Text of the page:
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Who are we dissenting for?

Who are we dissenting for?

nilesh jnu


Nilesh Kumar

nilesh jnuRecent controversy over the issue of sloganeering by a few Jawaharlal Nehru University (JNU) students has brought to light the role of the university in the wider arena of knowledge production that shapes the politics of society and its path of evolution. Make no mistake, as a former student of the university, I have deep attachment to this institution on a personal level, but that should not impact my understanding and experiences of the tangibility and relevance of what passes as intellectual, pro-poor discourses that university as a whole has been world renowned for.

JNU should not be homogenised, let’s just for the sake of argument divide it between two groups: one consisting teaching staff and other comprising of the student community. Both have their own fallacies but my main problem is the role that knowledge produced by many constituent centres of excellences of the university plays in society, which more often than not is considered anti-establishment. But a careful look will make you wonder, quite ironically, about the status quoist nature of the university. Not because of the large number of civil servants that it produces but because of the modern mechanism of appropriation of social movements and legitimacy derived from JNU which kills any alternative explanation of society, both past and the present.

The dalit discourse [let’s call it anti-caste discourse hereafter, because reducing it to dalit is key to all the problems it generates] which emphasizes the primary location of caste and its role in understanding Indian society is almost completely disregarded in post-british arrival. And having been affiliated with the Centre for Historical Studies, my experiences with the study of the Indian past, which should have enabled me to gain a clearer understanding of the present, is distorted. No one can doubt the benefits of Buddhist sources providing an alternative to Brahmanical sources thus playing substantiating role in understanding ancient Indian institutions and themes that leads to explorations by researches. Similarly medieval historians have at their disposal Arabic, Persian, and early Portuguese, Dutch and English records, which for comparative studies are proving exemplary.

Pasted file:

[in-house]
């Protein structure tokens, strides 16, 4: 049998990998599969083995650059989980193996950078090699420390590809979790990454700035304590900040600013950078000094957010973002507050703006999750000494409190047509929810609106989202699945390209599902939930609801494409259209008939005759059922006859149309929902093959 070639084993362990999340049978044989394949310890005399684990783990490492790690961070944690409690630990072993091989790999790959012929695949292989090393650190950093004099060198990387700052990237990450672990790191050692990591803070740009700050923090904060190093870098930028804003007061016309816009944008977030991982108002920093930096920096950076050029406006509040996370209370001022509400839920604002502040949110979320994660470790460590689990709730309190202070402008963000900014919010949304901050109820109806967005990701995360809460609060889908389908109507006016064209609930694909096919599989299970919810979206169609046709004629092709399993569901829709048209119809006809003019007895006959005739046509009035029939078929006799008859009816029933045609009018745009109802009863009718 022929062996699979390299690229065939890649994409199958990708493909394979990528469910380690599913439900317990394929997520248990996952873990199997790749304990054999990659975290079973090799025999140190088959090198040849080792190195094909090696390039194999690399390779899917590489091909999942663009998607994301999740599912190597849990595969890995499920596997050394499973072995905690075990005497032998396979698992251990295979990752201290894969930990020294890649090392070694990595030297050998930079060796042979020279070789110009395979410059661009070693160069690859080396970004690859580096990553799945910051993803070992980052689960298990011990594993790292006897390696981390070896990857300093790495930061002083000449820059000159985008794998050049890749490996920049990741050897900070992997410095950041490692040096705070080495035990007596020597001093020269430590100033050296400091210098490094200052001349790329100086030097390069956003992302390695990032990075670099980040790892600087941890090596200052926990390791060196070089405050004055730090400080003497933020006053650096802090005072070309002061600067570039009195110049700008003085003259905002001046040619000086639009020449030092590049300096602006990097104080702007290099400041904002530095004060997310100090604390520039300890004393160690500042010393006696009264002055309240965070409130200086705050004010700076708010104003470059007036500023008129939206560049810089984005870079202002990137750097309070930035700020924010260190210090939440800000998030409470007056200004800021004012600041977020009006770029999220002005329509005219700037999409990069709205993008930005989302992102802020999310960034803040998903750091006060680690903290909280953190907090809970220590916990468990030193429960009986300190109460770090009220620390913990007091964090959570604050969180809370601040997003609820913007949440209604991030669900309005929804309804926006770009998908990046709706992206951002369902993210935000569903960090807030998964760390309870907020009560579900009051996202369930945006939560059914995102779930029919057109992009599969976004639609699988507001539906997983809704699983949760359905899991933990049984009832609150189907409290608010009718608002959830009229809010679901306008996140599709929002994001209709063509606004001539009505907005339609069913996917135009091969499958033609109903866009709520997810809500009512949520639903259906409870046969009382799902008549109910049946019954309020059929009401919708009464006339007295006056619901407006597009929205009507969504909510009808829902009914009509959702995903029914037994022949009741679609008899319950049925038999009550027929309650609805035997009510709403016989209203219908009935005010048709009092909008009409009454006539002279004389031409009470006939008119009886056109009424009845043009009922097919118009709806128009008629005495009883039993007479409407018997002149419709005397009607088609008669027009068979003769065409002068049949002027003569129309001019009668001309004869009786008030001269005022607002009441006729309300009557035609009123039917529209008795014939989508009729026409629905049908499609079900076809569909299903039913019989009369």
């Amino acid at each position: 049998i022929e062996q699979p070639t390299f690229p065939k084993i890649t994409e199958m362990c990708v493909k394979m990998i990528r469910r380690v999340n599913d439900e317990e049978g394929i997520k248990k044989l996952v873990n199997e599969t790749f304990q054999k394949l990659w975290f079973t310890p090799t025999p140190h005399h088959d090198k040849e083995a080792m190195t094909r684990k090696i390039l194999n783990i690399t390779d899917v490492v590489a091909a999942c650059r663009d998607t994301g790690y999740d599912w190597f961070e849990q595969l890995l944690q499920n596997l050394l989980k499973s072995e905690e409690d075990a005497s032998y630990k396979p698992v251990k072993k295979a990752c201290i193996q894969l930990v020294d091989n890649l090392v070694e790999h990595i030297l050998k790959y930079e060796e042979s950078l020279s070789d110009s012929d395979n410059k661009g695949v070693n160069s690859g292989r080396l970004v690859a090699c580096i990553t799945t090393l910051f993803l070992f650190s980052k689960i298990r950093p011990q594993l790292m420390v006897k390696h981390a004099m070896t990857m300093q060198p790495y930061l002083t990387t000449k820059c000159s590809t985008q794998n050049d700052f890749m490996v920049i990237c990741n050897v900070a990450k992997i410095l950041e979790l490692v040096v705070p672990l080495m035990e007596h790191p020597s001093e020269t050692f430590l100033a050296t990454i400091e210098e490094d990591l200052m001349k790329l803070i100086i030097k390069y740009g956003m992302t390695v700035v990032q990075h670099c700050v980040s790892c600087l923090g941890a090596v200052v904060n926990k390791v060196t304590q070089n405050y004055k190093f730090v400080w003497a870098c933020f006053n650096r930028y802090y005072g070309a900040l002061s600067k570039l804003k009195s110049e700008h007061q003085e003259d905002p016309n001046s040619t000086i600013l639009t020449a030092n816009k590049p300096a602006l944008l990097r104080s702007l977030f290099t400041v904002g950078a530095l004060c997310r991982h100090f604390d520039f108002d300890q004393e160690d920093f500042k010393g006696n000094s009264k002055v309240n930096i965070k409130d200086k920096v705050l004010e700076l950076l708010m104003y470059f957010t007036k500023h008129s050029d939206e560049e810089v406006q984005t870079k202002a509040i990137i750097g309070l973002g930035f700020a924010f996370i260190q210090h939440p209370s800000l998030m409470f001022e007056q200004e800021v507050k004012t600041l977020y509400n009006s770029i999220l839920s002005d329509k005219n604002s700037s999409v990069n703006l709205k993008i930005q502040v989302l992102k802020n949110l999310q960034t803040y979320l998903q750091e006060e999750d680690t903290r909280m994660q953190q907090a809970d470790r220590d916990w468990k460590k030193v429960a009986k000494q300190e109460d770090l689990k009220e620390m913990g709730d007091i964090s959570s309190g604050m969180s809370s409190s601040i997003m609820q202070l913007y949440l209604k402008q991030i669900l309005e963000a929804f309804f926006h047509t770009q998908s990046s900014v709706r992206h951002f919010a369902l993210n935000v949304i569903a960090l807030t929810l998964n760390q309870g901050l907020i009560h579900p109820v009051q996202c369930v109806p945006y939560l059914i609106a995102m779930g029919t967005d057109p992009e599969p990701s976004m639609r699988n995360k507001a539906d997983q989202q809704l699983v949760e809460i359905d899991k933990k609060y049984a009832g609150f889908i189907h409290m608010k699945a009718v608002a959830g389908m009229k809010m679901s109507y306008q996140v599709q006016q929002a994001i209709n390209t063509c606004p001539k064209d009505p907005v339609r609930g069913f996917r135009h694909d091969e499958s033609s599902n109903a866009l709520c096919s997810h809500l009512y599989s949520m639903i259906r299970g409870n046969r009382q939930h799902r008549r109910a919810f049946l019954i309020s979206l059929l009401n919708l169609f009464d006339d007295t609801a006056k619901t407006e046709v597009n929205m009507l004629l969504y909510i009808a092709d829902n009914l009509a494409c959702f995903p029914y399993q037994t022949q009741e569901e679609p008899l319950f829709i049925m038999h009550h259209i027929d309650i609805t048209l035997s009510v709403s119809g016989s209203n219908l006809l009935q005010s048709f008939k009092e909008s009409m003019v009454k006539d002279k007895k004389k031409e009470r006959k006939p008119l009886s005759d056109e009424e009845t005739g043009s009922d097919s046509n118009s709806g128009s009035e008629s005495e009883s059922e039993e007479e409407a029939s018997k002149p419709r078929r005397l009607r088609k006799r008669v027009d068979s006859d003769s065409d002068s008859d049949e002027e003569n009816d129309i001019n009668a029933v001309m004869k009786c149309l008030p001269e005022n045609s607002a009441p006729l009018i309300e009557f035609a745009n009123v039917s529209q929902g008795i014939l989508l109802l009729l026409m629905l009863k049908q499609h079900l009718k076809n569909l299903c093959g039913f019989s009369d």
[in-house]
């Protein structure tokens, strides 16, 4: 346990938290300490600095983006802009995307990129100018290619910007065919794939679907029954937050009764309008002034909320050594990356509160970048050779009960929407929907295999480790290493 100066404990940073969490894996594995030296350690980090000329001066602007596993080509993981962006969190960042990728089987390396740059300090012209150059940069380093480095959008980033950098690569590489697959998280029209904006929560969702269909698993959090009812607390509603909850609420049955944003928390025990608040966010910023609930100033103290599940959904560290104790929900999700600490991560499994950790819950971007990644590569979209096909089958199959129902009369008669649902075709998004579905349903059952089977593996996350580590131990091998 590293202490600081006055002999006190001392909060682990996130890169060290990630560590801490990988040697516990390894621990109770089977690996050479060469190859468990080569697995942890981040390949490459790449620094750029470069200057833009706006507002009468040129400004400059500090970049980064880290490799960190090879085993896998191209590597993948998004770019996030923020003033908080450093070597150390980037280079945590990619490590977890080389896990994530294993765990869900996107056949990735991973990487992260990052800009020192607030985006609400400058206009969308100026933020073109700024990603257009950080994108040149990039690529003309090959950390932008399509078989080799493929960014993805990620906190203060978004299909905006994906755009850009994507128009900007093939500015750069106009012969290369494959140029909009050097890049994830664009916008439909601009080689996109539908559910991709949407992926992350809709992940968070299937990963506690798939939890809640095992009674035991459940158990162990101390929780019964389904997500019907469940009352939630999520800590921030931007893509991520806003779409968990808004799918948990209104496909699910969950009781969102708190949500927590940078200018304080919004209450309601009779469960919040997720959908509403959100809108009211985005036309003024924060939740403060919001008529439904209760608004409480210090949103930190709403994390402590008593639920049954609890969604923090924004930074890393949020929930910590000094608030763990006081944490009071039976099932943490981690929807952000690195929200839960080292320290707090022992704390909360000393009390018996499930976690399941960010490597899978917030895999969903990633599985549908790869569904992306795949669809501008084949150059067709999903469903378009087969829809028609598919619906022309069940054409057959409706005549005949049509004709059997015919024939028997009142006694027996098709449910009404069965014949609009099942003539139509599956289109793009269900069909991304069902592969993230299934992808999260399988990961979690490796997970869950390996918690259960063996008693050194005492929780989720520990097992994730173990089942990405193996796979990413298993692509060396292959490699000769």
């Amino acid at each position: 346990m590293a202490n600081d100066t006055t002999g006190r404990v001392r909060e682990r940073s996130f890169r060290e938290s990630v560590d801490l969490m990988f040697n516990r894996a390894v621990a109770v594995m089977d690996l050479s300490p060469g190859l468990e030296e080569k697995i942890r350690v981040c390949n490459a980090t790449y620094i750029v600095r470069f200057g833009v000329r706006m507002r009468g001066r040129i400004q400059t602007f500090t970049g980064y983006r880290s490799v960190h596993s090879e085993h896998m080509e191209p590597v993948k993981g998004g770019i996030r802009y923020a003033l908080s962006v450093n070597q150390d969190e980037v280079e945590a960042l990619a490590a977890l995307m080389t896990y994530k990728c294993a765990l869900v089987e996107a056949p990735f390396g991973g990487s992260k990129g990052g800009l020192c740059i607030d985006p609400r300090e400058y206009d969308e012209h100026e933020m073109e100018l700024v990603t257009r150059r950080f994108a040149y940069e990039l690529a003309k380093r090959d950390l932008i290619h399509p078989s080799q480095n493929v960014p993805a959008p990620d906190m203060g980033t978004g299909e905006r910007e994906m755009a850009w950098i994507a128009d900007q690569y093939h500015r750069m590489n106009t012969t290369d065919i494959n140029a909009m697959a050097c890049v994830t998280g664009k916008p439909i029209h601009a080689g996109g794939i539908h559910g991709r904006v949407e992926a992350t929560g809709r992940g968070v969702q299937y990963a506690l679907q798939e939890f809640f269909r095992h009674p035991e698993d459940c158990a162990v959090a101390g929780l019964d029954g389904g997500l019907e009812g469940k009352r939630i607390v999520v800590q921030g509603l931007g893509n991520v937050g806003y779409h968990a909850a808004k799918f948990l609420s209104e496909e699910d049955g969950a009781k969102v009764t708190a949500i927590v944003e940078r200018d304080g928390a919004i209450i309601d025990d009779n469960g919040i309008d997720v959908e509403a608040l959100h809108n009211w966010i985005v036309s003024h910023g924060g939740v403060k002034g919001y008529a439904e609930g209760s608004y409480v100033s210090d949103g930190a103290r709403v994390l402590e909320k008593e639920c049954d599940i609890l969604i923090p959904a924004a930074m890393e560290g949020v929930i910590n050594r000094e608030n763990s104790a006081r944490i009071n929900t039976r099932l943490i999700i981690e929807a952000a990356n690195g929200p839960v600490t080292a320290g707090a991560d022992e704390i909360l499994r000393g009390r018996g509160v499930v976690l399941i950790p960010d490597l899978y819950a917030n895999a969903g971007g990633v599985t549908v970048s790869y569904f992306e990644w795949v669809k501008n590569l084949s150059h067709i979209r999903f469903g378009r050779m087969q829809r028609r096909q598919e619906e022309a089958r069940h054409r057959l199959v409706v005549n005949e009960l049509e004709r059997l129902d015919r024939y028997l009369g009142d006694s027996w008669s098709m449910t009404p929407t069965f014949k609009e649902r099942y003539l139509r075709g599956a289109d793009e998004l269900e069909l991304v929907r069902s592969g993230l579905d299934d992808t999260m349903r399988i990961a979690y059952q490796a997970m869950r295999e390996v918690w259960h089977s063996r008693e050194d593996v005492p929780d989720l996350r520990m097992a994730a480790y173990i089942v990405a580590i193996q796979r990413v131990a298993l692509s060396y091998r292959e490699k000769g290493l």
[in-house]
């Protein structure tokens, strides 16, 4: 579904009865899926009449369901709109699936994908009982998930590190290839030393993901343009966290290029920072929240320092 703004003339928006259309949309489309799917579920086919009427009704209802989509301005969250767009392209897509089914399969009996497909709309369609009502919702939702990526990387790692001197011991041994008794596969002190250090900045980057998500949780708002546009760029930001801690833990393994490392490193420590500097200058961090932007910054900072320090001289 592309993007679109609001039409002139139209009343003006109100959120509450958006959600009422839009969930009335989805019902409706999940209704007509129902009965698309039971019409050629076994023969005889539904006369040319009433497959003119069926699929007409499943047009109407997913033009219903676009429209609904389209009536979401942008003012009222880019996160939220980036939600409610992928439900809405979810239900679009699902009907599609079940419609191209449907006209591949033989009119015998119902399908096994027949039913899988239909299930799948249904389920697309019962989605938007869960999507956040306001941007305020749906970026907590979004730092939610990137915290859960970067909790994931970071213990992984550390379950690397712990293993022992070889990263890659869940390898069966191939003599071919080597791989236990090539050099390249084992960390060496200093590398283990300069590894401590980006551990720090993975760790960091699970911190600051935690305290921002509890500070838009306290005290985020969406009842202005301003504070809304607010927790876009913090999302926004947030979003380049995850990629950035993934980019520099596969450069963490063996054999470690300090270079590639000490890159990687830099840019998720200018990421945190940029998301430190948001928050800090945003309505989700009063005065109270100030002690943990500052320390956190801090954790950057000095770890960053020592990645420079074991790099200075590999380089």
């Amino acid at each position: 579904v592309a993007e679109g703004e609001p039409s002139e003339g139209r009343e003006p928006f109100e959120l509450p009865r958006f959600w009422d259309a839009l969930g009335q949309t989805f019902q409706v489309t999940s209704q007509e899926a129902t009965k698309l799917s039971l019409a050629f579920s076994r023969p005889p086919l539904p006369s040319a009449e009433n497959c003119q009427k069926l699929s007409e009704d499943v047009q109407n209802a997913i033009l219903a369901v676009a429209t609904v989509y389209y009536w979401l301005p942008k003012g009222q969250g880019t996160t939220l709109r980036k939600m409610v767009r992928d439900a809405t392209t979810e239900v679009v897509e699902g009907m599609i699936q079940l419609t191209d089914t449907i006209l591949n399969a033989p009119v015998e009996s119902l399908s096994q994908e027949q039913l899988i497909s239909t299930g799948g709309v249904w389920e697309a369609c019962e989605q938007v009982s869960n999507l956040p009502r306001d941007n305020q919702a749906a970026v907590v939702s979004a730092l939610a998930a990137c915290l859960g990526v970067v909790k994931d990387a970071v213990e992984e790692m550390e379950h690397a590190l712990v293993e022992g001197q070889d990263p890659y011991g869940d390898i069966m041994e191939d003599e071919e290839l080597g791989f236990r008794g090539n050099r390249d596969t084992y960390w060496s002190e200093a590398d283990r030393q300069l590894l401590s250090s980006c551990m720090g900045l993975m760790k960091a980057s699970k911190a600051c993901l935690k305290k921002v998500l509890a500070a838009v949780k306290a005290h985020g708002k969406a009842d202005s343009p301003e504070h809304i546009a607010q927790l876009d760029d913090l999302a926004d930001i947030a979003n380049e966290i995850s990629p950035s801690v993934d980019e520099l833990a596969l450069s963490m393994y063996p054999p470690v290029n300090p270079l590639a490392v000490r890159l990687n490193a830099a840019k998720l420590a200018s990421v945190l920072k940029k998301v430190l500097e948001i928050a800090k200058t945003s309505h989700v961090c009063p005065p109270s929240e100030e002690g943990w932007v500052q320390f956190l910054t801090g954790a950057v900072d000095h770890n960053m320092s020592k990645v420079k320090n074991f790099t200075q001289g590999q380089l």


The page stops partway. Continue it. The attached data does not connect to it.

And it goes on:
The problem in analysing caste as an agency in above mentioned periodisation is somewhat obscured by the paucity of contemporary literary sources giving voices to the role of caste from the lowered caste groups. But with the advent of the imperialist British and the changed dynamics of Indian society both inside British presidencies and princely states, the monopoly of education was democratised even if at a very miniscule level. This gave the lower caste groups a chance, for the first time in history, to produce their own discourse by producing literary records – starting with Jotirao Phule, Savitribai Phule and later substantiated and articulated by scholars such as E.V.Ramasamy Periyar and B.R Ambedkar.

Let’s analyse what anti-caste discourse really has to offer in an attempt of analysis of the society. This would enable us to understand what the role of JNU has really been in maintaining the status quo and disseminating caste prejudices disguised as progressive views because of its claim as caste neutral knowledge [remember this virtue of being caste neutral is not available to anti-caste discourse.]

In 1916, at Columbia University, Dr. Ambedkar presents a paper on “Castes in India: Their mechanism, genesis and development”, which for the first time in history presents a mechanism of caste system as articulated by a lower caste individual. And yet this epoch breaking moment has very little takers among mainstream castes’ scholars. Ambedkar later went on to produce a substantial amount of literary capital, analysing various aspects of society which formed the basic foundation of anti-caste discourse. And also striking at the idea of homogenising tendencies by caste neutral [?] leaders during the national struggle for independence who were constructing the idea of Hinduism and relegating to the periphery the role of castes, unequal differentiation between them, hierarchy and relation between wealth, occupation and castes. This overarching conception of Hinduism [constructed mainly by ‘caste neutral’ Brahmins] succeeded in creating the binary of Hindu vs. Muslim, leading to partitioning of the society into two states.